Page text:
Over the past few months, I’ve started incorporating a bit more carbs into my daily regimen (read this post if you’re confused about why I’m incorporating more carbs..but wait till after you finish reading this one 😆). These carbs have been coming mainly from sweet potatoes, different varieties of squash, and fruit.
I was browsing through the squash section of the grocery store one day and came across this green pumpkin-looking thing (which I later discovered, thanks to Mr. Google, that it was called kabocha squash or ‘Japanese pumpkin’) and I decided to give it a try.
I roasted it in the oven with some salt and when I tasted it, I was blown away. Seriously, it was THAT good. It tasted like a cross between a pumpkin and sweet potato with a sweeter, slightly nuttier flavor.
So, I decided to do a bit more digging on this new-found love and discovered some pretty cool facts about it.
Kabocha Squash is a Japanese variety of winter squash that’s rich in nutrients like beta carotene, iron, vitamins A & C, potassium, magnesium, calcium, iron, manganese, and five B-complex vitamins, including B1, B3, B6, pantothenic acid, and folate.
Not only is it packed with nutrients, but kabocha is actually lower in carbs compared to other winter squash varieties which makes it a perfect keto-friendly option.
For example, a 1/2 cup (~123 grams) of cooked kabocha has only 6 grams of carbs compared to the same amount of butternut squash which has about 13 grams of carbs.
Kabocha has even been named a ‘superfood’ in certain cultures due to its high levels of carotenoids, antioxidants, and phytonutrients.
In addition to the variety of nutrients that kabocha has to offer, there are a few other reasons why I’m personally in LOVE with this delicious superfood:
The flavor is out of this world
If you prepare it properly (see below), it has a very nutty, sweet, distinct flavor that I’ve never experienced from any other squash.
Low blood sugar response
I’ve tested my blood sugar after consuming kabocha and had no adverse response. Remember though, always pair your carbs with a protein and/or fat source. No naked carbs!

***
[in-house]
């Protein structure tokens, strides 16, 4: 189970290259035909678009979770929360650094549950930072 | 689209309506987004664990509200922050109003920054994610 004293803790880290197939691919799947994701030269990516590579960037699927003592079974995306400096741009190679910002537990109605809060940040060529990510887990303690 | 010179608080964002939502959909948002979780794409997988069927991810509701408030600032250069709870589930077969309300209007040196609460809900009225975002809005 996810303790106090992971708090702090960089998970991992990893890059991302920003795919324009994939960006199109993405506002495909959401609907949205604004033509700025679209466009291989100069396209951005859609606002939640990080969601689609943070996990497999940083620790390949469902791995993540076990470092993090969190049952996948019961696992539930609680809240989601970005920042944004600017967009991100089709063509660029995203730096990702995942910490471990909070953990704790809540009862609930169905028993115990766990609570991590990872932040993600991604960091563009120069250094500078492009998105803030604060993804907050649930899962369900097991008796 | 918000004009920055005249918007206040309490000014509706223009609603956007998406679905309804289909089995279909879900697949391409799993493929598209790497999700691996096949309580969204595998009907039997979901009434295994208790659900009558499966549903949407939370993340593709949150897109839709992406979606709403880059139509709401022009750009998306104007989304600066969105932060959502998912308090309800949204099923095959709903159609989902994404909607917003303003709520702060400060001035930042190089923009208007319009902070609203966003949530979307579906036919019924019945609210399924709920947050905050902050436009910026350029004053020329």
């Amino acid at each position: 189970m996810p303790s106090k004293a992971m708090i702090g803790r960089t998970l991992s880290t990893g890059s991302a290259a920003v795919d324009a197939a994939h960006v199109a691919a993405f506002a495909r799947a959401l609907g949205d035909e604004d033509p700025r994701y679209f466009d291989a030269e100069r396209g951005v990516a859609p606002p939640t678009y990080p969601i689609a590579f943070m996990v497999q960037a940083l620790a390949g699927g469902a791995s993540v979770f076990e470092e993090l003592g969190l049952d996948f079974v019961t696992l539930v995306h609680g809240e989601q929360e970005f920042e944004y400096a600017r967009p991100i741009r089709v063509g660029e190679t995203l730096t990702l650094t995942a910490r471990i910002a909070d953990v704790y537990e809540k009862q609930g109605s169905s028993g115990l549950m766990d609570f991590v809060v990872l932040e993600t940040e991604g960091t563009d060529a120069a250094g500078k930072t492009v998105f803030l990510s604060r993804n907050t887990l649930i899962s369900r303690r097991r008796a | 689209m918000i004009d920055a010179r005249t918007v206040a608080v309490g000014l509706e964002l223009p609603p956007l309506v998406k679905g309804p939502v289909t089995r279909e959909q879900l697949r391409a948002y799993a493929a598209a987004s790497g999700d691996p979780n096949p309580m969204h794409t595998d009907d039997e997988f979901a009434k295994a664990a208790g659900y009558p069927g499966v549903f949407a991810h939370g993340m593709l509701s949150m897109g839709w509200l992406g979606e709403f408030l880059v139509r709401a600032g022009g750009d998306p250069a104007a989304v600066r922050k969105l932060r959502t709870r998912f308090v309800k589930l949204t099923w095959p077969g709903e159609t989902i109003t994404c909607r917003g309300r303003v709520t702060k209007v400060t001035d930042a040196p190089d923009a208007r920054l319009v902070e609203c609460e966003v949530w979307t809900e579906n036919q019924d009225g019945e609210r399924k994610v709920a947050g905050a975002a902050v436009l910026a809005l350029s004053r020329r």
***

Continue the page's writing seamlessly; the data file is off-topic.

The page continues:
Great replacement for sweet potatoes
If you love sweet potatoes (like I do), kabocha is a perfect alternative due to its sweet taste and even lower carb count!
Kabocha can be prepared in a variety of different ways depending on what you’re in the mood for (see my two favorites below).
No peeling or waste
The skin of the kabocha is 100% edible. Once cooked, the skin becomes super tender and it’s also packed with fiber and nutrients.
Kabocha is grown year-round, but they are best in the late summer to fall months. Just like an avocado or a banana, you want to make sure you're not getting a kabocha squash that is underripe. If you do, it will NOT taste like what I described above. Instead, it will taste bitter and not sweet at all.
Here's what to look for:
When you cut it open, the perfect squash will be dry, flaky, and have a deep orange color. The underripe, bitter squash will be watery and pale.
Trust me, you'll know the difference once you cook and taste a ripe vs. underripe kabocha. I've gotten some underripe ones before and although they're still edible, they just don't do the ripe kabocha justice.
Here’s my go-to method for preparing kabocha (step-by-step pictures are below the steps):
First things first, ALWAYS eat carbs with a fat and/or protein source to help slow digestion/minimize blood sugar and insulin spike...NO naked carbs!
Okay, now that we got that out of the way...here are my top two favorite kabocha combinations: